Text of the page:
NiSource is one of the largest fully regulated utility companies in the United States. The company’s utility subsidiaries—Columbia Gas and NIPSCO—provide natural gas and electric service to approximately 4 million customers across seven states in the Midwest, the South and New England.
Due to high retirement rates and increased hiring to support capital projects, NiSource is faced with the challenge of having less experienced employees in the field. As NiSource embarked on an initiative to strengthen its formal training programs, leadership recognized that employee development outside the classroom could not be adequately supported. In response, the training organization and operations leadership partnered to blend foundational instructor-led training with a focused and formally supported OJT program delivered by designated OJT coaches to develop field employees to full competence.
NiSource’s mandate is to give students just enough information and practice in formal classroom training to serve as a foundation, and then to rely on structured OJT to provide the broadening and deepening of skills that moves employees to full mastery. To support this, the company created an OJT coach position, and embedded dedicated resources throughout their geographically disperse field operations groups to support the development of field employees as they perform work.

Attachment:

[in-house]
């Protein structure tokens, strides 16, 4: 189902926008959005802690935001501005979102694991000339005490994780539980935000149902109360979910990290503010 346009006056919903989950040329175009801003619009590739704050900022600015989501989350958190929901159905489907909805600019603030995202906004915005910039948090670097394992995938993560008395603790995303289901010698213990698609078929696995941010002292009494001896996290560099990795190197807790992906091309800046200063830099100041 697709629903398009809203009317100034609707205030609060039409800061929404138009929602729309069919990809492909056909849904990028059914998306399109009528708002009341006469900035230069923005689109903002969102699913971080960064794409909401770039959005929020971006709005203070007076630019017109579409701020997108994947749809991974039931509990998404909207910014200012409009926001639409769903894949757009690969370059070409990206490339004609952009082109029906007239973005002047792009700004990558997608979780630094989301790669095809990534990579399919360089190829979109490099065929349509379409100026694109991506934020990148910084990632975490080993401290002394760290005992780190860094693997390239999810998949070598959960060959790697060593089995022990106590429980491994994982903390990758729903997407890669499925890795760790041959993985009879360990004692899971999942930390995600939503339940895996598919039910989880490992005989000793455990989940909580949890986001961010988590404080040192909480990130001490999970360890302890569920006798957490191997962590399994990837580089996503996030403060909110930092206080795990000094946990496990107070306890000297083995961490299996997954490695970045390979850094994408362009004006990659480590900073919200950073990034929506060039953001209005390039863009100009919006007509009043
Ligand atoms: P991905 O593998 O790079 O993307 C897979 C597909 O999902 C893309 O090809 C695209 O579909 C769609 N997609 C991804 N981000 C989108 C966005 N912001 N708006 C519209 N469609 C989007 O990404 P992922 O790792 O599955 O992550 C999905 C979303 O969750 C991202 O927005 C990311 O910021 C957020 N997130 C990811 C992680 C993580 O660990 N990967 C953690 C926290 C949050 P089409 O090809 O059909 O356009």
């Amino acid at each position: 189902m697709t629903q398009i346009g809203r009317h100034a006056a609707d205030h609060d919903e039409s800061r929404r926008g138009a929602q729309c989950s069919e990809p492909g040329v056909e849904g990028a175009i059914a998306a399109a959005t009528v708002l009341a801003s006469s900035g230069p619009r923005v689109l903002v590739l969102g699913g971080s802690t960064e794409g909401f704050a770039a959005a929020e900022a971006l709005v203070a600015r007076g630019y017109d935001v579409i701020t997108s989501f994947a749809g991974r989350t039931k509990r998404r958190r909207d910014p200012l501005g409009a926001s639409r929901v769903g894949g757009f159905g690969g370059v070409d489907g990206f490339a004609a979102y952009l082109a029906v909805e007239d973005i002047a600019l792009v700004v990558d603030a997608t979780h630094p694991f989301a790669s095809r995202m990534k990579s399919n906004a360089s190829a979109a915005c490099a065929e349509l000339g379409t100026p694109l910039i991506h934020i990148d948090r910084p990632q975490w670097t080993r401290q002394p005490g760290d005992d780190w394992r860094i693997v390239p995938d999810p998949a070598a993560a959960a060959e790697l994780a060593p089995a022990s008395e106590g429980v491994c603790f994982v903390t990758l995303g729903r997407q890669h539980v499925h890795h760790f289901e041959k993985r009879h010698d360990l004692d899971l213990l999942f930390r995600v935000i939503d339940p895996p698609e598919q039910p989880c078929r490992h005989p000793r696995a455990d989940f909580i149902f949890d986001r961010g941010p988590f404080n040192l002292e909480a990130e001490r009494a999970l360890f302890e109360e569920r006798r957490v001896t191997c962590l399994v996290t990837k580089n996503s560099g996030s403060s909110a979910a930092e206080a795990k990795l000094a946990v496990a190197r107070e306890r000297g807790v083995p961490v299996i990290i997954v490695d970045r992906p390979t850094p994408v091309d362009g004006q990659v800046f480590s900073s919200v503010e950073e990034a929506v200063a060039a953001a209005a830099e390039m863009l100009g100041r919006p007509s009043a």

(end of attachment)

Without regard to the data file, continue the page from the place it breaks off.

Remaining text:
The primary responsibilities of an OJT coach include:
The structured OJT program itself consists of batches of segmented tasks that are assigned to students based on their role and the classroom training they have completed. These tasks include a combination of self-study, job assignments, targeted conversations with supervisors, standards reviews, and more. When a student feels confident in their knowledge and ability related to a specific batch of OJT, they take a mini quiz. If they answer all the questions correctly, an OJT coach will do a ride-along to observe the student completing the related work, and then sign off to progress that employee to the next phase of training. If they get questions wrong or fail the ride-along, additional OJT steps are required.